Future of trade discussed at gathering in Seattle

SEATTLE — Anxious questions about the future of the United States’ trade policy dominated a gathering of trade-dependent businesses Monday in Seattle.

Trade policy used to be the domain of businessmen and businesswomen, attorneys, regulators and policy wonks toiling in relative anonymity. Now, widespread economic anxieties have put it in the crosshairs of national politics.

Thousands of jobs and business worth billions of dollars across Washington are tied to trade. Many local employers — Amazon, Boeing and Brooks Sports, to name a few — have prospered off globalization and freer trade. With so much to gain, it is easy to find supporters for international commerce here.

However, elsewhere in the state and across America, people see trade as undercutting local economies and throwing communities and families into financial chaos.

That angst contributed to President Donald Trump’s election in November. Opening U.S. ports and borders to foreign goods has contributed to an exodus of manufacturing and other jobs, he claimed on the campaign trail.

Trump’s harnessing of widespread economic anxiety and trade skepticism has put him at odds with many in the Republican Party, a longtime champion of trade.

Like many fellow moderate Republicans, Rep. Dave Reichert, who represents much of King County, has walked a careful path — advocating for trade without running afoul of the White House.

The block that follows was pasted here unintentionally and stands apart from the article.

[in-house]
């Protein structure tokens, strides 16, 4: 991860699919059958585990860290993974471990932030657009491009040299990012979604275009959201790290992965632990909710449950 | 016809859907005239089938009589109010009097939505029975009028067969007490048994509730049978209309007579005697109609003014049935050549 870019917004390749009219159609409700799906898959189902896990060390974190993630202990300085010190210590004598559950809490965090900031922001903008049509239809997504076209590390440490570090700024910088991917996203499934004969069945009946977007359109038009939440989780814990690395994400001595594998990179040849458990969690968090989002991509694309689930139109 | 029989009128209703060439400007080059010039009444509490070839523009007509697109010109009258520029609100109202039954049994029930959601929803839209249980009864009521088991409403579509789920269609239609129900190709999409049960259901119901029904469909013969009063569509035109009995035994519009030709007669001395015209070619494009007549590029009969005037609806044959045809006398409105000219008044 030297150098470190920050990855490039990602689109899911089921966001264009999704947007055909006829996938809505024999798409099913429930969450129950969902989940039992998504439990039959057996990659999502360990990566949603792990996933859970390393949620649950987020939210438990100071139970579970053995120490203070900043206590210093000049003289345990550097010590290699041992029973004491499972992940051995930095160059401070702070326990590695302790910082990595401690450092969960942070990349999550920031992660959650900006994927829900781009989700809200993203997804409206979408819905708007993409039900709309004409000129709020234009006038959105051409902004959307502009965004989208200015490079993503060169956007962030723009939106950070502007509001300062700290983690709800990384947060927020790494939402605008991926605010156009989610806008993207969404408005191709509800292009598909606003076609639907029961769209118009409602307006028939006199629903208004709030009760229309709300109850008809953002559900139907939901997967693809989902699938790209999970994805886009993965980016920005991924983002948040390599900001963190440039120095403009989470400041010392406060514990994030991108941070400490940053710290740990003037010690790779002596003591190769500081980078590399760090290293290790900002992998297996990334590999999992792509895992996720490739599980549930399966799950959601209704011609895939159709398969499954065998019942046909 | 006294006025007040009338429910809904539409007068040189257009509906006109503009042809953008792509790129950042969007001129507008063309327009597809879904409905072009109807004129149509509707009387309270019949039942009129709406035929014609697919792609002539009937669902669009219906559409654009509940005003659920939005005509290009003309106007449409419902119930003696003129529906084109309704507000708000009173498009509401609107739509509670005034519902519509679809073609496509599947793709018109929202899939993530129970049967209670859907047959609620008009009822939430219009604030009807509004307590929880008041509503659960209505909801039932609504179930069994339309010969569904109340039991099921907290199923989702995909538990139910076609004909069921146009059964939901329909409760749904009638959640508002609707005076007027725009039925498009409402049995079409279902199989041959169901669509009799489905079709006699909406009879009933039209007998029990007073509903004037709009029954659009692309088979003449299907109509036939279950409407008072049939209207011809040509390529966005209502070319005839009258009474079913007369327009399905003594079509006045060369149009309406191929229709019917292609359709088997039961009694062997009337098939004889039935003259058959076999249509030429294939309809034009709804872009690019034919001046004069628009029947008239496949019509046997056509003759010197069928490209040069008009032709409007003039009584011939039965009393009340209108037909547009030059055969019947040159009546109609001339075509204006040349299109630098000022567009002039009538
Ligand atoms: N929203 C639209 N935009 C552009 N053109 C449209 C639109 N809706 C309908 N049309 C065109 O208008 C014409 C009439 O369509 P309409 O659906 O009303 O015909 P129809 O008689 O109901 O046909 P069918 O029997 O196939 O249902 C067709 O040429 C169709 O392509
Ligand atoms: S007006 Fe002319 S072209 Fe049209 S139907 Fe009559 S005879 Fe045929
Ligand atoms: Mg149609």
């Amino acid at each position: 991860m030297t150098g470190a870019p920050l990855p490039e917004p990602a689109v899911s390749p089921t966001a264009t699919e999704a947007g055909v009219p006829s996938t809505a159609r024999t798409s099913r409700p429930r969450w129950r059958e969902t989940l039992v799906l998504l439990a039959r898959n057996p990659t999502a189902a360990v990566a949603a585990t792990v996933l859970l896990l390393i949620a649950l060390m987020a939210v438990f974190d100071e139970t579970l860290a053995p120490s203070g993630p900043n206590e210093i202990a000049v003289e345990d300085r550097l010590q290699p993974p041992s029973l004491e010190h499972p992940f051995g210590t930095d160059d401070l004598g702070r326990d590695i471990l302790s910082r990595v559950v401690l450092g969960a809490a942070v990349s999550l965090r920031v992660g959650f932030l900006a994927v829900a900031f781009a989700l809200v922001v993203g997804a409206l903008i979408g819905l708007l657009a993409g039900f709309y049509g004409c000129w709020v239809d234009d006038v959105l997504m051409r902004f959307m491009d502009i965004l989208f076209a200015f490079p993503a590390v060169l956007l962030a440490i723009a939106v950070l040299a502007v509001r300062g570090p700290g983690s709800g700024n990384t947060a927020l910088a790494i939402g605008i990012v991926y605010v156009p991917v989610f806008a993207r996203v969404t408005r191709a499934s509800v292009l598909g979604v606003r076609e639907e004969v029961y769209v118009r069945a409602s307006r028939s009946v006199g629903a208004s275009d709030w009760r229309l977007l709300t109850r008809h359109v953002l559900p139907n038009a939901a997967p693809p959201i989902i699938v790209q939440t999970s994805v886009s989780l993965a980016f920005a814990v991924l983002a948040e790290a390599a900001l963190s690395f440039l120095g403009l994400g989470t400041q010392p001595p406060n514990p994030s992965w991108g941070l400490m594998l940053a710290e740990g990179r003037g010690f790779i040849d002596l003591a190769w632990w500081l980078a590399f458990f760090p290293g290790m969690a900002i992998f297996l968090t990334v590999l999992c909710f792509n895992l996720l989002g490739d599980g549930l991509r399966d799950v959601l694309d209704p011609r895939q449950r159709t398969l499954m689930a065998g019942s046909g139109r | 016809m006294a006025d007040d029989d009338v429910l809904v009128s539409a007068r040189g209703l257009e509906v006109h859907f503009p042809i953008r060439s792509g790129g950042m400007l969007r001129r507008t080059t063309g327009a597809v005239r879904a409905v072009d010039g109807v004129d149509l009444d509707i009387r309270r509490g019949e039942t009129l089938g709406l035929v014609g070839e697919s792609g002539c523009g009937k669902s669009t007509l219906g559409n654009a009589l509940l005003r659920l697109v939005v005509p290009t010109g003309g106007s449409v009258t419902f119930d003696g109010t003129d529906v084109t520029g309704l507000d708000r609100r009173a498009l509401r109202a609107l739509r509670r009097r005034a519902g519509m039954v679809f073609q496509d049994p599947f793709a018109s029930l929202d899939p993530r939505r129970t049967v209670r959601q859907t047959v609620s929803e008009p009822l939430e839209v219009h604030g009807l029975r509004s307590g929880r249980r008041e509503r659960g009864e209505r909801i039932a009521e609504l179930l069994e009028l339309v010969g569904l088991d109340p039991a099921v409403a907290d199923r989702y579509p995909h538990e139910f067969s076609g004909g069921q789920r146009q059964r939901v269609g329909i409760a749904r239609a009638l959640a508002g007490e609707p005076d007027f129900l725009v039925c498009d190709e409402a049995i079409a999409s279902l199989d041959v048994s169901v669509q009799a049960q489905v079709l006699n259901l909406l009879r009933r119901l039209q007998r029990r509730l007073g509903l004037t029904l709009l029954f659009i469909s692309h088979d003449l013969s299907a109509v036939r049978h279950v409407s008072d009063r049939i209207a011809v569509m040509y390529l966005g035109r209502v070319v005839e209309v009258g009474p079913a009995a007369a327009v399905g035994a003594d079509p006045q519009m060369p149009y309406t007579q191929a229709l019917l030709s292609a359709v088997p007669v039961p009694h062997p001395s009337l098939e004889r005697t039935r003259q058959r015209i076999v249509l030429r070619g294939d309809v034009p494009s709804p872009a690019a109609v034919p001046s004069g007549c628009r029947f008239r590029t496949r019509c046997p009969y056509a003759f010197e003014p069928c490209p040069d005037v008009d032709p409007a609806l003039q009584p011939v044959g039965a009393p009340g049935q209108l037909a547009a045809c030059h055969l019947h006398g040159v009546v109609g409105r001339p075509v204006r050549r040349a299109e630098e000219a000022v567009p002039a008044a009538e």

At the Washington Council on International Trade’s conference Monday, Reichert told the audience that Trump’s decision to pull the U.S. out of the Trans-Pacific Partnership, a tentative trade deal with 11 other nations, was “disappointing, but it’s not the end.”

Reichert, who chairs the House Subcommittee on Trade, said he expects the president to soon take up a “renegotiation (or) a re-examination” of North American Free Trade Agreement (NAFTA).

The deal went into effect in 1994 and substantially removed barriers to economic activity between Canada, Mexico and the U.S. Trade skeptics have long blamed it for undermining large swaths of the American economy. Scrapping or overhauling the deal was a marquis promise from candidate Trump.

The president has set a clear tenor when it comes to trade. However, how his tone translates into policy is less clear.

“This is a highly unpredictable … situation,” the Congressman said, pausing while he scanned the crowd.

Reichert said he agrees with Trump on three points: Trade deals should be fair, should create jobs in the U.S. and should spur American exports.

“I think we have a great possibility here to move things forward. It’s not going to be easy,” Reichert told The Daily Herald after speaking at Monday’s conference.

The new administration is still working on how it wants to change or replace NAFTA, U.S. Commerce Secretary Wilbur Ross said during an interview on Sunday Morning Futures on Fox News Channel.

Changes to American trade policy could have huge implications for Washington’s economy, which heavily relies on foreign trade.

“Any time you start talking about raising tariffs, other countries are going to retaliate,” said Carl Wollebeck, who manages the Port of Everett’s marine operations. “So, yeah, I get nervous.”

Many of the ships that call at the Port of Everett are bringing goods to or from South Korea, China, Japan, Australia, New Zealand and other nations, he said.

Limits on trade quickly can affect what moves through the port’s terminals. For several years, a steady amount of steel from New Zealand had moved into the U.S. through the Port of Everett. Recently, the U.S. invoked anti-dumping protections on the commodity.

Imports of New Zealand steel “stopped. We don’t get that anymore,” Wollebeck said.

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